4 Now there are diversities of gifts, but the same Spirit. 5 And there are diversities of ministrations, and the same Lord. 6 And there are diversities of workings, but the same God, who worketh all things in all. 7 But to each one is given the manifestation of the Spirit to profit withal. 8 For to one is given through the Spirit the word of wisdom; and to another the word of knowledge, according to the same Spirit: 9 to another faith, in the same Spirit; and to another gifts of healings, in the one Spirit; 10 and to another workings of miracles; and to another prophecy; and to another discernings of spirits; to another [divers] kinds of tongues; and to another the interpretation of tongues: 11 but all these worketh the one and the same Spirit, dividing to each one severally even as he will.
Matthew Henry's Commentary on 1 Corinthians 12:4-11
Commentary on 1 Corinthians 12:1-11
(Read 1 Corinthians 12:1-11)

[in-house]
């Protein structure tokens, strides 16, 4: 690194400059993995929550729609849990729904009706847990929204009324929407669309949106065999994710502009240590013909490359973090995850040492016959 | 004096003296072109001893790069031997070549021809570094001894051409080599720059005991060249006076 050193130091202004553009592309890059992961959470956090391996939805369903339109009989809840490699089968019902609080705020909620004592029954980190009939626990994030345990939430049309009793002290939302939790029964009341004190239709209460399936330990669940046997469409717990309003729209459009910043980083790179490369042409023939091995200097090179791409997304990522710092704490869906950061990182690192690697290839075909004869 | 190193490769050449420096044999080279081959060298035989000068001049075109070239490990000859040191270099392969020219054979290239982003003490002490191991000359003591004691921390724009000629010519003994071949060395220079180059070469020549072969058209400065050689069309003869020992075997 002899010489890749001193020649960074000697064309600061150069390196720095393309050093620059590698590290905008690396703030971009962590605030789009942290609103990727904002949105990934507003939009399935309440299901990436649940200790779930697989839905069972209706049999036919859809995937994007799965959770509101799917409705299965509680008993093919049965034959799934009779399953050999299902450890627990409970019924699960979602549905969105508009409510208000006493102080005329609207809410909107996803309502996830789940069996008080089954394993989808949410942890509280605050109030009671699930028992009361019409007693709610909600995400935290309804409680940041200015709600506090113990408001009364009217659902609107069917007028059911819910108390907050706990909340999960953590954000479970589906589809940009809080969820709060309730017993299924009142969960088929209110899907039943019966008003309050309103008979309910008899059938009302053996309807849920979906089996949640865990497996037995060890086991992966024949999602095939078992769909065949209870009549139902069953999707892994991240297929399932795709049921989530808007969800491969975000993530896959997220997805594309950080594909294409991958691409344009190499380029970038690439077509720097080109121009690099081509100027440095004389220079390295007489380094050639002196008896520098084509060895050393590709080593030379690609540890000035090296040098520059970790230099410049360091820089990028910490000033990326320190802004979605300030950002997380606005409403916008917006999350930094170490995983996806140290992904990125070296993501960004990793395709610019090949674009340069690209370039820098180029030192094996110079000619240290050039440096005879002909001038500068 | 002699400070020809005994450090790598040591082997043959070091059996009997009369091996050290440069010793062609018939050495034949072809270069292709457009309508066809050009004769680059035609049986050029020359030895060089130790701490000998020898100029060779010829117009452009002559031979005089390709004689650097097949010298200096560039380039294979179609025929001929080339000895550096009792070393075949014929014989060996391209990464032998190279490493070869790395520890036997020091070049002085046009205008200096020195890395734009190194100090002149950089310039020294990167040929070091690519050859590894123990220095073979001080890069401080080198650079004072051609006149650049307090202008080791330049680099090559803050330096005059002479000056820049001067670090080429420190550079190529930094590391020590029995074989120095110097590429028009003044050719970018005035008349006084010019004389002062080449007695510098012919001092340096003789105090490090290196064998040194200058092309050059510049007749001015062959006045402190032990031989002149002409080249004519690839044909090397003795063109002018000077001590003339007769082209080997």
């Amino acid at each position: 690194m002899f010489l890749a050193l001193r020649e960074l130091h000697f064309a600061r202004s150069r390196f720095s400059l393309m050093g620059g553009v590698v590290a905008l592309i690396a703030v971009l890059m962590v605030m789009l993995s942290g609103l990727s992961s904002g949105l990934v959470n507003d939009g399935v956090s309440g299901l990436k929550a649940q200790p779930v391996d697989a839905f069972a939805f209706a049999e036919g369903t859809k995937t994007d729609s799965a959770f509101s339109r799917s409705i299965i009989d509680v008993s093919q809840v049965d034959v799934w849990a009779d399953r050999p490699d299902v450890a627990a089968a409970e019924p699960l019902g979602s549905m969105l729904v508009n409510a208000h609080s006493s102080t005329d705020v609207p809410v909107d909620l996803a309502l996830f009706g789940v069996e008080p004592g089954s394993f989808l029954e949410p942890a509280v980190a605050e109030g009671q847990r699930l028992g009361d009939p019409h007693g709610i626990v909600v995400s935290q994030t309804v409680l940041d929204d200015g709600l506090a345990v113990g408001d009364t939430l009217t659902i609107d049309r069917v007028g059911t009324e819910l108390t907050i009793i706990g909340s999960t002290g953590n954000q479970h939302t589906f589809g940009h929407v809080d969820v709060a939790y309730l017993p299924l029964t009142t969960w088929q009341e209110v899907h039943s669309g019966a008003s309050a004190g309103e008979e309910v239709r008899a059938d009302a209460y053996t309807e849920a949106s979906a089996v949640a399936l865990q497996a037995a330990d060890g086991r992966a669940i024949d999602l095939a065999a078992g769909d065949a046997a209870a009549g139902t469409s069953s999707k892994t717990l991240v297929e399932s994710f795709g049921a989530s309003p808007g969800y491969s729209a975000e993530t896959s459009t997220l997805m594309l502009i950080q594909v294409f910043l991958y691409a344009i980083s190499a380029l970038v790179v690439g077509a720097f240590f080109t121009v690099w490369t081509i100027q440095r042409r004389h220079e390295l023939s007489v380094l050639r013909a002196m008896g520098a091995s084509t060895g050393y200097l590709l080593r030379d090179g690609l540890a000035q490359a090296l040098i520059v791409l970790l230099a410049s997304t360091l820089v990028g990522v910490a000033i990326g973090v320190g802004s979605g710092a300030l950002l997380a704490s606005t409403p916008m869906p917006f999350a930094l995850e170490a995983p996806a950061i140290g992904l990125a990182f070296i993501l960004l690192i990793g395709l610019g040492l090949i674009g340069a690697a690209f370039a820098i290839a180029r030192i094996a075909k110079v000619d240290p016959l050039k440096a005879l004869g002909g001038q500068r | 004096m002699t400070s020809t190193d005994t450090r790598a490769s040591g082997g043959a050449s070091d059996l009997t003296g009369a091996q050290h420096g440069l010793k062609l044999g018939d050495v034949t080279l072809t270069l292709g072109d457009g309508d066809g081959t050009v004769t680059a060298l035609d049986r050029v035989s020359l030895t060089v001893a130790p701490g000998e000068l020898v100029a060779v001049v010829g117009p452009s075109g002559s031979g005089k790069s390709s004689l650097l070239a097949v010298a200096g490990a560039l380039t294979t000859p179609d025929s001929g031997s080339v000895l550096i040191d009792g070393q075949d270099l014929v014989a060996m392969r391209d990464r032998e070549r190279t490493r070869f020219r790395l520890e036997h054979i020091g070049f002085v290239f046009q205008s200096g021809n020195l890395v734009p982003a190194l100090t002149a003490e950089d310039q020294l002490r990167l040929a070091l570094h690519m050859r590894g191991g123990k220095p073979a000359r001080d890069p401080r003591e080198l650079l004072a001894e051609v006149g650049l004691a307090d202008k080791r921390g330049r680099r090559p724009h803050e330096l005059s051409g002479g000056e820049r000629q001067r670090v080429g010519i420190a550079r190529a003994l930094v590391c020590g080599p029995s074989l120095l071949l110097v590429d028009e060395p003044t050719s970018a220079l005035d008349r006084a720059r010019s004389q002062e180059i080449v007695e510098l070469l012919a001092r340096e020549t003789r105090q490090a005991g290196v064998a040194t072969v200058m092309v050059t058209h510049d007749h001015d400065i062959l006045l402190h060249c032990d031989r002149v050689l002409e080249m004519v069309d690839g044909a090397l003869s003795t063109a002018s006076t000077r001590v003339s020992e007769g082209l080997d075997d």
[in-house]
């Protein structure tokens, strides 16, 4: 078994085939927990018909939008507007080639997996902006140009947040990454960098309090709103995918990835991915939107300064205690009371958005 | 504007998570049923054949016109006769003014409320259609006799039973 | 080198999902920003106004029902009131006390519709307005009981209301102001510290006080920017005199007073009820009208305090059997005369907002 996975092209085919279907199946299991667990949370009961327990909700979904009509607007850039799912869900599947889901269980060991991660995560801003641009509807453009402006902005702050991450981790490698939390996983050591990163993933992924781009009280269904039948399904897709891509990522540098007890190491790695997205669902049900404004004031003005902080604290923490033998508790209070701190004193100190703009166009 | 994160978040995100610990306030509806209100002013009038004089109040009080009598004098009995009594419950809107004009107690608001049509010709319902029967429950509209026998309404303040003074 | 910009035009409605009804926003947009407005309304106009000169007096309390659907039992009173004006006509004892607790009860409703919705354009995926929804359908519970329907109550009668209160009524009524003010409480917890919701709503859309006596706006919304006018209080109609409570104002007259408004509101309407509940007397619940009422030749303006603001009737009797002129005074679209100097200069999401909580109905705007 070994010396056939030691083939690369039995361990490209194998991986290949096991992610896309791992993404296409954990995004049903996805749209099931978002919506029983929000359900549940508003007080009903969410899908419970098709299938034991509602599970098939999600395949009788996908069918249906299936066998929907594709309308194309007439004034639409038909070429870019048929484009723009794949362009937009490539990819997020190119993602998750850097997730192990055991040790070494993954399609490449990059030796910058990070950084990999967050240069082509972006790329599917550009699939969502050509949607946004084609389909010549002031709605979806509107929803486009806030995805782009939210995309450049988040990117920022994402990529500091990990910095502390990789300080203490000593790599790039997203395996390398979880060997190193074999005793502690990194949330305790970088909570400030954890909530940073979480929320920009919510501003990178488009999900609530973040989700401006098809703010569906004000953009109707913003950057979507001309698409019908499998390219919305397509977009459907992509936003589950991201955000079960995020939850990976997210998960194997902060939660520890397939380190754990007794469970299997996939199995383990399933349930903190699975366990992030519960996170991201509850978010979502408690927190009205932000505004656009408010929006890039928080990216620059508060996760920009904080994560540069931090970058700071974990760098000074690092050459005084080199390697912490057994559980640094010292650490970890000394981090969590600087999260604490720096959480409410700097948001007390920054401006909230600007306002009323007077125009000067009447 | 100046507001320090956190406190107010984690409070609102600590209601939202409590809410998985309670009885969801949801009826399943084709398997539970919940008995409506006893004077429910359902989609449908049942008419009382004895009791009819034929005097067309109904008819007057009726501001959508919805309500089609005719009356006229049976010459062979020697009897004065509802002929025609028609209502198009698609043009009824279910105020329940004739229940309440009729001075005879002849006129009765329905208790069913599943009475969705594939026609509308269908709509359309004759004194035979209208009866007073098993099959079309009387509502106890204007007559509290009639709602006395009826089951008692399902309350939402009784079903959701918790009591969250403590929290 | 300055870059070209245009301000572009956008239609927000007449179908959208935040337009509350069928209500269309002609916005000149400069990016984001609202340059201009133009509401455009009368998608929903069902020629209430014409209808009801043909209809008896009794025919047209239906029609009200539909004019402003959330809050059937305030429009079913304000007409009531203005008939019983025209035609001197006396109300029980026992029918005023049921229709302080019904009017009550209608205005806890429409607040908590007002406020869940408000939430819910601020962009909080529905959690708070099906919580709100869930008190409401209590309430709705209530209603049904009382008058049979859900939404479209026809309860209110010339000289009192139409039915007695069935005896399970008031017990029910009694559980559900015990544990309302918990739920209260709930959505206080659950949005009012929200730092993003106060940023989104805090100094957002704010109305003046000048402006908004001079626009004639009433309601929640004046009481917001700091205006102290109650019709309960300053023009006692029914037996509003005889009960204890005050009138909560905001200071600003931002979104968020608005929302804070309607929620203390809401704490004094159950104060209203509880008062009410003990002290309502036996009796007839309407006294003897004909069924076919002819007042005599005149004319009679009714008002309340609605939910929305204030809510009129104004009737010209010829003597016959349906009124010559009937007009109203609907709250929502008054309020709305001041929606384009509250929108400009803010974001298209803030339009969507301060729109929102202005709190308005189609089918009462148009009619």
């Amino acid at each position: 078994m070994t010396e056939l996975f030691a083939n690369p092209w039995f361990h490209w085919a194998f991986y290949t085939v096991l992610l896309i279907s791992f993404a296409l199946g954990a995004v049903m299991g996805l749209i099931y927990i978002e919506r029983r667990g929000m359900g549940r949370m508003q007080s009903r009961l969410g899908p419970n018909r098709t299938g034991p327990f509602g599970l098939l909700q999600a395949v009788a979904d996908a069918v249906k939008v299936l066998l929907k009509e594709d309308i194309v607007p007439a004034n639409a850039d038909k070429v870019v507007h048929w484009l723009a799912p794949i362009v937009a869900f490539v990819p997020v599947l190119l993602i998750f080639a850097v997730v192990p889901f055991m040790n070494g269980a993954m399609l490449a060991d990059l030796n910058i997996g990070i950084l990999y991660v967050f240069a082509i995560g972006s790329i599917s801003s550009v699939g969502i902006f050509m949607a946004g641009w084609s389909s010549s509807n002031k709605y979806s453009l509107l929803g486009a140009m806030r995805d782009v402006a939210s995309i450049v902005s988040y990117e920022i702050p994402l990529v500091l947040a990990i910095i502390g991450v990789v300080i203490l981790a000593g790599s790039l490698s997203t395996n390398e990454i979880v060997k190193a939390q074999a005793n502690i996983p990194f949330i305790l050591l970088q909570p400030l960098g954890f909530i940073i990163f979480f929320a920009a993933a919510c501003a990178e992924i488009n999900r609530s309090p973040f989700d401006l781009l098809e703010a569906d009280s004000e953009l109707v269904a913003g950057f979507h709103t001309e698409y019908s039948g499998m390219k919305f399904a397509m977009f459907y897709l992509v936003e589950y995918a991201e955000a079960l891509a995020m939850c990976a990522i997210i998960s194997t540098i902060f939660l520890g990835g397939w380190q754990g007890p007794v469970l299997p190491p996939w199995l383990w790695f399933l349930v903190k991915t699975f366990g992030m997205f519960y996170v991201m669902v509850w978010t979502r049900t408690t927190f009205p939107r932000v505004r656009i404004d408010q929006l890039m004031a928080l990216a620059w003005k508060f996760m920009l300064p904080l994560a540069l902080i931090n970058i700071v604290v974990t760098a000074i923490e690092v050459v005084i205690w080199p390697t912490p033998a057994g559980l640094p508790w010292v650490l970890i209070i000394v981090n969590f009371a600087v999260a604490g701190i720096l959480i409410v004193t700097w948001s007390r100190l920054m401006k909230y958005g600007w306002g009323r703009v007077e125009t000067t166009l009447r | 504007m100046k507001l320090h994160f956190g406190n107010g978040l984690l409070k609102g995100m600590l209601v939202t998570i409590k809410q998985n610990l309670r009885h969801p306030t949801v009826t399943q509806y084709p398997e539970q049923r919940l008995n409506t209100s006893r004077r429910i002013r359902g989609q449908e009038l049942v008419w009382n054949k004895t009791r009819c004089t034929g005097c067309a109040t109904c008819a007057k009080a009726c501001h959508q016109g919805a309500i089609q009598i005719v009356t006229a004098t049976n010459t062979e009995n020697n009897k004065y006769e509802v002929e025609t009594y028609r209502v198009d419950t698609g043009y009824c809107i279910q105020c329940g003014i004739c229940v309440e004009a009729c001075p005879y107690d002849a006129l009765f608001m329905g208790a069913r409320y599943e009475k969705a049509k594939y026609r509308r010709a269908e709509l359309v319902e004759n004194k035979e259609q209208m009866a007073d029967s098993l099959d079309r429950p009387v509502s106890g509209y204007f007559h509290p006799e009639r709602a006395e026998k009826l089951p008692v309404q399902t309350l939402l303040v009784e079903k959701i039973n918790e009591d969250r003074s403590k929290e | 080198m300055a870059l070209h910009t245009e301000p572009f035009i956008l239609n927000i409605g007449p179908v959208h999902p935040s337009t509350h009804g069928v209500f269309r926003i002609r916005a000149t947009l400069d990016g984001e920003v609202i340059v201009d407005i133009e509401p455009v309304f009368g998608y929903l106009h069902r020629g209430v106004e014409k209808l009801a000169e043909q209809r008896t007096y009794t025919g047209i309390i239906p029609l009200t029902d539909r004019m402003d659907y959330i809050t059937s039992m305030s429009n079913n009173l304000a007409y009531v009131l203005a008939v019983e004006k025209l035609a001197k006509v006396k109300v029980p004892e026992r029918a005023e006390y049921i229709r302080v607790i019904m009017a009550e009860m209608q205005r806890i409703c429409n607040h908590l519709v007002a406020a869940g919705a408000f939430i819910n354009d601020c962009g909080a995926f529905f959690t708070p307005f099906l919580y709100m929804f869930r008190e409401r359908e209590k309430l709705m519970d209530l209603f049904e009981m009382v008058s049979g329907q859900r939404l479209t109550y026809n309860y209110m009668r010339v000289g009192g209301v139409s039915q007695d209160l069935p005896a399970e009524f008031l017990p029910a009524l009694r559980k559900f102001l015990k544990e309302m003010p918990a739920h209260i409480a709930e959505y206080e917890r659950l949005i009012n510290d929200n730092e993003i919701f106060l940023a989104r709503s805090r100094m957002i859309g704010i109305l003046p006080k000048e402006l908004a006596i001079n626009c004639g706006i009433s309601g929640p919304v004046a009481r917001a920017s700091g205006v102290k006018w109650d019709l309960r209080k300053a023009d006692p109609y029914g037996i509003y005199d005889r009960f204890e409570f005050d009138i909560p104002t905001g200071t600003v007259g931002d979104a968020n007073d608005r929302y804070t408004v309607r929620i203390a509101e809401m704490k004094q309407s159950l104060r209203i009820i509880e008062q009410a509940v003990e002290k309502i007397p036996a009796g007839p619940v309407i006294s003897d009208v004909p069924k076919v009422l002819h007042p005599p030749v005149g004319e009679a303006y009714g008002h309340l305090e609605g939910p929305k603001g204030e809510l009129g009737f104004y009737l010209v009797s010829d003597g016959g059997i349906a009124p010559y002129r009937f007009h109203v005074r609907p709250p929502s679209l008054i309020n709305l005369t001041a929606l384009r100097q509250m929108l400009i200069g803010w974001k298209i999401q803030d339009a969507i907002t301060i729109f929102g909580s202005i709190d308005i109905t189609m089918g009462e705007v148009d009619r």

Spiritual gifts were extraordinary powers bestowed in the first ages, to convince unbelievers, and to spread the gospel. Gifts and graces greatly differ. Both were freely given of God. But where grace is given, it is for the salvation of those who have it. Gifts are for the advantage and salvation of others; and there may be great gifts where there is no grace. The extraordinary gifts of the Holy Spirit were chiefly exercised in the public assemblies, where the Corinthians seem to have made displays of them, wanting in the spirit of piety, and of Christian love. While heathens, they had not been influenced by the Spirit of Christ. No man can call Christ Lord, with believing dependence upon him, unless that faith is wrought by the Holy Ghost. No man could believe with his heart, or prove by a miracle, that Jesus was Christ, unless by the Holy Ghost. There are various gifts, and various offices to perform, but all proceed from one God, one Lord, one Spirit; that is, from the Father, Son, and Holy Ghost, the origin of all spiritual blessings. No man has them merely for himself. The more he profits others, the more will they turn to his own account. The gifts mentioned appear to mean exact understanding, and uttering the doctrines of the Christian religion; the knowledge of mysteries, and skill to give advice and counsel. Also the gift of healing the sick, the working of miracles, and to explain Scripture by a peculiar gift of the Spirit, and ability to speak and interpret languages. If we have any knowledge of the truth, or any power to make it known, we must give all the glory of God. The greater the gifts are, the more the possessor is exposed to temptations, and the larger is the measure of grace needed to keep him humble and spiritual; and he will meet with more painful experiences and humbling dispensations. We have little cause to glory in any gifts bestowed on us, or to despise those who have them not.